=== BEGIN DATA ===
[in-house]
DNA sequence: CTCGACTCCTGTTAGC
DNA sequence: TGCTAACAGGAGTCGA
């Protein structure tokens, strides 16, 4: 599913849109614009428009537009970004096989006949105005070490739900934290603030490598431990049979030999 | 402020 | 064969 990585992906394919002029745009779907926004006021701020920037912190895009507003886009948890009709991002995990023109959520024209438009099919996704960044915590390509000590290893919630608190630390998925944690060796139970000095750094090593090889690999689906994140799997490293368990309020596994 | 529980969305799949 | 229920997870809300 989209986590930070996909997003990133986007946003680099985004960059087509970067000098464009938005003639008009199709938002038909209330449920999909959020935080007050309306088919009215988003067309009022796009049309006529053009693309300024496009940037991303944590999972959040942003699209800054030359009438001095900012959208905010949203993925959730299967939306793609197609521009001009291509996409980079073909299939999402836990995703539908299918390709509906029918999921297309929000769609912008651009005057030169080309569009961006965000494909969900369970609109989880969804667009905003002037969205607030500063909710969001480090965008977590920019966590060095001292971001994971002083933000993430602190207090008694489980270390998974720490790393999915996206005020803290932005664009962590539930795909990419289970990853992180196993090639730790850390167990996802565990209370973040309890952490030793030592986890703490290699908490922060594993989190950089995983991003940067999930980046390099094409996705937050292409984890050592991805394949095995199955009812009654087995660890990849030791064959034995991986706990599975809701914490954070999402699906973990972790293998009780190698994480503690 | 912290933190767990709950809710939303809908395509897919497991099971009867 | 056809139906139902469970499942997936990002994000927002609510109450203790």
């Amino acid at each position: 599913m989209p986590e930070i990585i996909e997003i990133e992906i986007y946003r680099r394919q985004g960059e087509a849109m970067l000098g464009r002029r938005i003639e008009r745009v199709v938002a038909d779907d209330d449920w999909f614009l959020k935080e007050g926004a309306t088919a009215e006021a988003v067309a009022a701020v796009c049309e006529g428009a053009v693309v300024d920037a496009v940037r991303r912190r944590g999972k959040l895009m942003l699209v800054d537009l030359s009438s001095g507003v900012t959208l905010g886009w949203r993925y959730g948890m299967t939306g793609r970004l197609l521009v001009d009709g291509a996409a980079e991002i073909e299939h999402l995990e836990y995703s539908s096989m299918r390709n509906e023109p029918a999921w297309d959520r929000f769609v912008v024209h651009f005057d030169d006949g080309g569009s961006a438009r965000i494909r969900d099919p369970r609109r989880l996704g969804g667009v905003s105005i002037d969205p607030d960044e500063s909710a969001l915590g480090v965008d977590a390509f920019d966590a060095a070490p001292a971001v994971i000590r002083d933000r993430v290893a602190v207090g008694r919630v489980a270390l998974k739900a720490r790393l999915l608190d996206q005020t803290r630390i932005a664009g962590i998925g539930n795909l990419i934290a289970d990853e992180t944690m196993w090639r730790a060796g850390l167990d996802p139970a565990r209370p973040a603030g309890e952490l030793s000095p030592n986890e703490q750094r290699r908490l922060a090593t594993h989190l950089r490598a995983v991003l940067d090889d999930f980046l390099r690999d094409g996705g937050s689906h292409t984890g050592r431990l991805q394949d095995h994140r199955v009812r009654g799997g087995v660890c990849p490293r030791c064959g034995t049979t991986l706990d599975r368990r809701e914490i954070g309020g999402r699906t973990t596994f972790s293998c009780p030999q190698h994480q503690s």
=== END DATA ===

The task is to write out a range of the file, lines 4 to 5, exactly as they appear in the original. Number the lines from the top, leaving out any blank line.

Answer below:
């Protein structure tokens, strides 16, 4: 599913849109614009428009537009970004096989006949105005070490739900934290603030490598431990049979030999 | 402020 | 064969 990585992906394919002029745009779907926004006021701020920037912190895009507003886009948890009709991002995990023109959520024209438009099919996704960044915590390509000590290893919630608190630390998925944690060796139970000095750094090593090889690999689906994140799997490293368990309020596994 | 529980969305799949 | 229920997870809300 989209986590930070996909997003990133986007946003680099985004960059087509970067000098464009938005003639008009199709938002038909209330449920999909959020935080007050309306088919009215988003067309009022796009049309006529053009693309300024496009940037991303944590999972959040942003699209800054030359009438001095900012959208905010949203993925959730299967939306793609197609521009001009291509996409980079073909299939999402836990995703539908299918390709509906029918999921297309929000769609912008651009005057030169080309569009961006965000494909969900369970609109989880969804667009905003002037969205607030500063909710969001480090965008977590920019966590060095001292971001994971002083933000993430602190207090008694489980270390998974720490790393999915996206005020803290932005664009962590539930795909990419289970990853992180196993090639730790850390167990996802565990209370973040309890952490030793030592986890703490290699908490922060594993989190950089995983991003940067999930980046390099094409996705937050292409984890050592991805394949095995199955009812009654087995660890990849030791064959034995991986706990599975809701914490954070999402699906973990972790293998009780190698994480503690 | 912290933190767990709950809710939303809908395509897919497991099971009867 | 056809139906139902469970499942997936990002994000927002609510109450203790």
């Amino acid at each position: 599913m989209p986590e930070i990585i996909e997003i990133e992906i986007y946003r680099r394919q985004g960059e087509a849109m970067l000098g464009r002029r938005i003639e008009r745009v199709v938002a038909d779907d209330d449920w999909f614009l959020k935080e007050g926004a309306t088919a009215e006021a988003v067309a009022a701020v796009c049309e006529g428009a053009v693309v300024d920037a496009v940037r991303r912190r944590g999972k959040l895009m942003l699209v800054d537009l030359s009438s001095g507003v900012t959208l905010g886009w949203r993925y959730g948890m299967t939306g793609r970004l197609l521009v001009d009709g291509a996409a980079e991002i073909e299939h999402l995990e836990y995703s539908s096989m299918r390709n509906e023109p029918a999921w297309d959520r929000f769609v912008v024209h651009f005057d030169d006949g080309g569009s961006a438009r965000i494909r969900d099919p369970r609109r989880l996704g969804g667009v905003s105005i002037d969205p607030d960044e500063s909710a969001l915590g480090v965008d977590a390509f920019d966590a060095a070490p001292a971001v994971i000590r002083d933000r993430v290893a602190v207090g008694r919630v489980a270390l998974k739900a720490r790393l999915l608190d996206q005020t803290r630390i932005a664009g962590i998925g539930n795909l990419i934290a289970d990853e992180t944690m196993w090639r730790a060796g850390l167990d996802p139970a565990r209370p973040a603030g309890e952490l030793s000095p030592n986890e703490q750094r290699r908490l922060a090593t594993h989190l950089r490598a995983v991003l940067d090889d999930f980046l390099r690999d094409g996705g937050s689906h292409t984890g050592r431990l991805q394949d095995h994140r199955v009812r009654g799997g087995v660890c990849p490293r030791c064959g034995t049979t991986l706990d599975r368990r809701e914490i954070g309020g999402r699906t973990t596994f972790s293998c009780p030999q190698h994480q503690s």